Sea change

virgina@sfbayguardian.com

APPETITE Two unrelated seafood restaurants have quietly undergone chef and menu changes in the last year. I was less than impressed with both when they debuted; now they’ve taken a turn for the better. There’s a low-key Mission seafood outpost with vegan accents, Weird Fish (renamed Dante’s Weird Fish), and a Financial District restaurant catering to the FiDi set, Georges, with upscale-casual seafood.

Tiny Weird Fish (2193 Mission, SF. www.weirdfishsf.com) has been around a few years, pleasing vegans and hipsters alike with grilled fish and seitan tacos. Owner Tim Holt left in 2011 to focus on Roshambo Farms (www.roshambofarms.com) in Healdsburg, which still supplies the restaurant with much of its produce. Holt opened Weird Fish with Peter Hood, who is back as owner alongside Ryan Simas, returning to roots of fish and vegan options, infused with new life. Simas knows seafood as chef de cuisine at Farallon, where he’s worked for nine years, now simultaneously co-owner at Dante’s and its neighbor, The Perch, eventually supposed to open next door.

Dante’s all day hours and a playful, affordable menu (discounted during lunch hours) are its selling points. Portions are small, but it’s rare to see enticing fish entrees under $10 — think of it as piecing together a meal. I can’t say the hit-and-miss aspects of the former Weird Fish has entirely changed, but I notice greater consistency and higher “high points” than before. “Pete’s famous clam chowder” ($4.75 cup, $6.75 bowl) is one surprise. Unlike the bland tortilla soup, the creamy chowder is flavor-rich with spanking-fresh clams. Fish and chips ($11 for two pieces, $14 for three), filling all on its own, features fresh fish of the day, flaky and light in Speakeasy’s Big Daddy IPA beer batter. A mix of sweet potato and regular potato fries falls flat, but fried fish dissolves comfortingly.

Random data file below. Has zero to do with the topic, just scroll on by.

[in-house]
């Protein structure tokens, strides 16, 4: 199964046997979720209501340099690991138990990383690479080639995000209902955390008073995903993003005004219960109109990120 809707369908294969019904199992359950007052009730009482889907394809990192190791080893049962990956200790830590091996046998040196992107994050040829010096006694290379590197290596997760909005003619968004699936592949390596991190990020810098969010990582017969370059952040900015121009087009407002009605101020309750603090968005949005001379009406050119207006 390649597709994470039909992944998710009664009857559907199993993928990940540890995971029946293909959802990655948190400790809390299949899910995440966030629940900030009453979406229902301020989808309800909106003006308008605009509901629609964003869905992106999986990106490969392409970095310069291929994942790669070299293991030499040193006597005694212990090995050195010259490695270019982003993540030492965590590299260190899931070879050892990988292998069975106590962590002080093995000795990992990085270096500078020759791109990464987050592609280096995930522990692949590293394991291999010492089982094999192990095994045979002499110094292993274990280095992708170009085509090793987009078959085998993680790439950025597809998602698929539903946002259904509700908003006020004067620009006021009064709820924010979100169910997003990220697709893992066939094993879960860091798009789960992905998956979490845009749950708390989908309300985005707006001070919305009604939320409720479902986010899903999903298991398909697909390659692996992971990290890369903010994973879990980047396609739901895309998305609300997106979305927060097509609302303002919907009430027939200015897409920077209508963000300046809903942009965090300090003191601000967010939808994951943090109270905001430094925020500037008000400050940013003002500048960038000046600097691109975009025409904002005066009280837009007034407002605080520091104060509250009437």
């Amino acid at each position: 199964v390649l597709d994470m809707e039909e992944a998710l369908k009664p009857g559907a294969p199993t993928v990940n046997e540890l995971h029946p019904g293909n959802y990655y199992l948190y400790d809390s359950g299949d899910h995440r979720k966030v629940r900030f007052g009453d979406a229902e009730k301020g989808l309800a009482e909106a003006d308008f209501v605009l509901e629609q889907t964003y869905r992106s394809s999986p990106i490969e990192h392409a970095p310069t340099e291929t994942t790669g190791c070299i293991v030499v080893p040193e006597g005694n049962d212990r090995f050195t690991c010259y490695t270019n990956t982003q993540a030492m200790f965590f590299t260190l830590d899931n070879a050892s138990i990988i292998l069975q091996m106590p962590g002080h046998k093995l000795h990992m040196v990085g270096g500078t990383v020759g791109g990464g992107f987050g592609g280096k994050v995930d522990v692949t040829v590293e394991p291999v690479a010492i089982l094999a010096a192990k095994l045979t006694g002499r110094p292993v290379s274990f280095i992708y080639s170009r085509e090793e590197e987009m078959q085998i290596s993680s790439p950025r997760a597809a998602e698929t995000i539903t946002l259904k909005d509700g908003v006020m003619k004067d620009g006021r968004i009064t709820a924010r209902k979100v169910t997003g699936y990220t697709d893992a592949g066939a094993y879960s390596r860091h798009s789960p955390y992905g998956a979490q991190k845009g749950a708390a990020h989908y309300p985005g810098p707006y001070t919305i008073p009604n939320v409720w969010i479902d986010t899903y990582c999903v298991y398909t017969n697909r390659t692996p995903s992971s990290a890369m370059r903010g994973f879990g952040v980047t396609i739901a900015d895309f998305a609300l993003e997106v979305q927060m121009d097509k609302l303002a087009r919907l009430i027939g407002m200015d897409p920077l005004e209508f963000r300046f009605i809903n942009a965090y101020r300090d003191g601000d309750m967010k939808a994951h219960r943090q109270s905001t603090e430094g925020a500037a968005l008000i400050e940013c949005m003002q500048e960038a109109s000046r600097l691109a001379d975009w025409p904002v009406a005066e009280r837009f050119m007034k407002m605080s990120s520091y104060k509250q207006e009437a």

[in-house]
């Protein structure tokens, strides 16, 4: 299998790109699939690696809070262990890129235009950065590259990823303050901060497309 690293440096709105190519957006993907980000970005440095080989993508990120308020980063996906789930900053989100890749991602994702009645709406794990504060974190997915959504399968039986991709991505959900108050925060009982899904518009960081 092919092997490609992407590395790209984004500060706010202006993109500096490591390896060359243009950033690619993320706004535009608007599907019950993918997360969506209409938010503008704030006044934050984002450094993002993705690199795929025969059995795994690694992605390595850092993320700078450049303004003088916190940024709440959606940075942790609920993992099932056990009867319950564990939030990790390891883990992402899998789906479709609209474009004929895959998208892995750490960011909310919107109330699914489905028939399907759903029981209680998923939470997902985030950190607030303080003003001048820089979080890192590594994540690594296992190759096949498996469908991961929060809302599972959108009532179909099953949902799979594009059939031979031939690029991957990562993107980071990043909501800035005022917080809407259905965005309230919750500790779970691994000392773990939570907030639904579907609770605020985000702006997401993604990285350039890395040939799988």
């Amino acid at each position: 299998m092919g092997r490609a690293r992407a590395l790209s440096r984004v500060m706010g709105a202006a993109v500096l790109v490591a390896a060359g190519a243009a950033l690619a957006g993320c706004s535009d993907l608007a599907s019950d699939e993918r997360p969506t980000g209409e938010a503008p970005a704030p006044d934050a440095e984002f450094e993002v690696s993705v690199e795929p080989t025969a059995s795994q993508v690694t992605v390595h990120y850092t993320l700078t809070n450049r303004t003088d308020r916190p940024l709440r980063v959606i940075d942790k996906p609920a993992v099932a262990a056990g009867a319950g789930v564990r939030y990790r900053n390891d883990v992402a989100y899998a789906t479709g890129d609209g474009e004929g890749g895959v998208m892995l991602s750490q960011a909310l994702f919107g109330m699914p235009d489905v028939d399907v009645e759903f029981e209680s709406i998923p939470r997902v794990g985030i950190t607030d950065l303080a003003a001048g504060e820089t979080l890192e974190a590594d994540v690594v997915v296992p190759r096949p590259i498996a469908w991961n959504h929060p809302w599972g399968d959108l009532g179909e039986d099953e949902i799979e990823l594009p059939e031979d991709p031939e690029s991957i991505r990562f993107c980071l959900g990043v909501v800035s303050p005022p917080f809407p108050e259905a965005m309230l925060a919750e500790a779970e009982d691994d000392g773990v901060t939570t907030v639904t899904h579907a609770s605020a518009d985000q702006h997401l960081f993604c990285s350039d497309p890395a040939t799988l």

The vegetarian Waco Taco ($5) is one of their best bites. Though I’m a fish taco fanatic, a tilapia fish taco tasted over-salted and lifeless under mango salsa compared to this lively Waco Taco, packed with mashed yams, spinach, pepitas (pumpkin seeds), and guacamole. Fried calamari ($9.50) is perked up by fried lemon and sage leaves, dipped in lemon aioli and oh! chipotle sauce. Among fish entrees, I’ve fared best with Dijon-almond encrusted rainbow trout ($9.50) alongside buttery mashed yams ($4.75) laced with coconut milk and curry.

Dante’s casual, rock-and-roll (sometimes blaring a bit loud in the small space) attitude is a bright spot on Mission Street, uncommon if not “weird,” amid a sea of taquerias and 99 cent stores. In its Dante’s incarnation since March, Weird Fish captures the quirk of former days with greater focus on the food.

Georges (415 Sansome, SF. www.georgessf.com) took over the Financial District’s classic London Wine Bar in 2010 (which lacked an impressive wine list but boasted dated charm), completely revamping the space from dim, old school to white and airy. I dined during opening weeks — but was immediately turned off by overcooked fish at high prices. I didn’t return until a couple months ago, having heard good things about Chef Michael Bilger who came on in early 2011 from Wayfare Tavern, and now defunct Moose’s and Vivande Porta Via. Bilger’s cooking is a marked improvement since my 2010 visit.

Serving sustainably-sourced seafood per Monterey Bay Aquarium Seafood Watch (www.montereybayaquarium.org) standards, Georges’ focuses on being environmentally responsible in numerous aspects, like crushing raw bar shells into fertilizer for the local farmers who provide its produce.

Lunch is a bustling, convivial time to dine. As with lobster rolls, a Dungeness crab roll is expensive ($21), but a real beauty. Lush white crab is packed between bread with basil, piquillo pepper, and pleasing Southern touches of fried green tomatoes and remoulade, and the whole thing is accompanied by housemade BBQ potato chips. A silky crudo ($15) of albacore tuna cleanses the palate alongside a crisp white wine. Six cuts of tuna rest on hearts of palm, reasonably doused in garum (a fermented fish sauce I’m seeing on many menus lately), McEvoy Ranch olive oil, and vivid Meyer lemon.

Mussels and frites ($16 for mussels, $20 with fries) comfort on a chilly day, particularly with beer. Bilger steams plump mussels in Ommegang Witte beer, the broth exhibiting notes of fall from Rubinstar apples, savory with smoked bacon and leeks. One seafood misstep on a follow-up visit, however, was an overcooked, dry albacore tuna confit in bucatini pasta, tossed with zucchini, Calabrian chilis, Castelvetrano olives, and dose of bread crumbs ($16 lunch, $19 dinner). An affogato, a robust shot of espresso drowning lush vanilla gelato, the glass covered with a waffle cone crisp, is an ideal finish and caffeine boost before returning to work.

Georges is pricey but not out of line with the FiDi or the quality of ingredients. It’s not the same restaurant I dined at when it opened… and for this the entire staff deserves kudos.

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